A director with a real passion for Shakespeare, Scot Whitney realized years ago that he didn't like the idea of painting the bard's lilies with a high concept.
So why is Whitney’s new production of “The Taming of the Shrew” set in the Wild West?
“I’m always trying to find my way into the play,” he said. “I want to tell the story, and by telling the story, I get ideas for how things look. In this case, there’s a bold concept, but it came from the text.”
He could hear the West in the dialogue.
“A few years ago, I was reading it again, and it struck me. All of these lines jumped out at me and I heard this Western drawl. It sounded like cowboy slang: ‘I wouldn’t wed her for a mine of gold,’ ‘Our cake’s dough on both sides,’ ‘There’s small choice in rotten apples.’ ”
Even the accents of Shakespeare’s time fit the old West, said Melanie Moser, who plays Kate. “The Elizabethan accent was very close to what we now consider an Appalachian accent,” she said. “It fits with the meter of Shakespeare’s dialogue quite well.”
Set in Tombstone, Ariz., this “Shrew” includes original cowboy songs based on the concepts from some of Shakespeare’s speeches. Petruchio has become a singing, guitar-slinging cowboy.
Whitney wrote the lyrics, and Harlequin musical director (and Scot’s brother) Bruce Whitney wrote the music.
And the sharp-tongued Kate is now Calamity Jane, an idea inspired by Moser.
Moser played Audrey in last season’s “As You Like It,” and when Scot Whitney saw her stage-fighting prowess, something clicked.
“I saw her and I thought, ‘Calamity Jane as a singing cowboy,’ ” the director said. “This Kate is dirty. She’s tough. She outshoots and outfights all the guys. She’s built up this defense system: ‘You can’t reject me because I’ll reject you first.’ ”
Petruchio is hired to marry Kate – and immediately realizes that he truly wants to. “When these two see each other, they immediately fall in love,” Whitney said. “But Kate doesn’t know how to do that.”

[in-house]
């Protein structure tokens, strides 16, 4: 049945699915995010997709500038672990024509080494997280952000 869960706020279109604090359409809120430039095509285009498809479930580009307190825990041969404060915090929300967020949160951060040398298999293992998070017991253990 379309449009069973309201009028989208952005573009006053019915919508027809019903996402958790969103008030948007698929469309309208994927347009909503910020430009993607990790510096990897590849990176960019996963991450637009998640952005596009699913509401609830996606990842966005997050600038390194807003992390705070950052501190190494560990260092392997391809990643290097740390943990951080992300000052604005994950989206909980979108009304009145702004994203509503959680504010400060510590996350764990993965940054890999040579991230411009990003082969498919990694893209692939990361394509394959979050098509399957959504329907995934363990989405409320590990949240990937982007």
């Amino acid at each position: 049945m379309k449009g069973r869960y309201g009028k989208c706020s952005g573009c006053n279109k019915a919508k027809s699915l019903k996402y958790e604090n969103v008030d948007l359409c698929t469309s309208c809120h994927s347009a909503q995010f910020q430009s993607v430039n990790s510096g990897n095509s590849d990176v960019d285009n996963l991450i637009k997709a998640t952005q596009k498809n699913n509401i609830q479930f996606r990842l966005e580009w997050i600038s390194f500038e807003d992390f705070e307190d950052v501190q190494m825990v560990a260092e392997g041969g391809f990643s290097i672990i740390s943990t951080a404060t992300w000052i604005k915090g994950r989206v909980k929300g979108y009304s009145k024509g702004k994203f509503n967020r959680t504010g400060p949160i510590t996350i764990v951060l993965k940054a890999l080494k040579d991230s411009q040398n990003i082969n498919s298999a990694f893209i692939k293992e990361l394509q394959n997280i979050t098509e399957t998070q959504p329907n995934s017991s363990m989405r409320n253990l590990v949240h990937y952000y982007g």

“Kate and Petruchio have fallen in love at first sight, which is a totally unique and different interpretation,” Moser said. “I’ve done ‘Taming of the Shrew’ twice before, and this is nothing like the other productions I’ve done.
“The music changes the relationship between them in a lovely way. It creates a vulnerability in Kate.”
Stage combat was Moser’s favorite class when she studied at Cornish College of the Arts, she said, and this show offered her a chance to learn some new tricks.
“I get to do a little gunslinging,” she said. “Also a couple of punches. And we don’t get do many rope tricks, but I do tie up my sister.”
The Taming of the Shrew'
What: Harlequin Productions presents a Wild West-themed production of William Shakespeare’s battle of the sexes romance, complete with original cowboy songs.
When: 8 p.m. today and Saturday and Oct. 14-16, 21-23 and 28-30 and 2 p.m. Sunday and Oct. 17 and 24 and 3 p.m. Oct. 16
Where: State Theater, 202 Fourth Ave. E., Olympia
Tickets: $24-$32; rush tickets for $12-$15; pay what you can for the 3 p.m. Oct. 16 show
More information: 360-786-0151 or www.harlequinproductions.org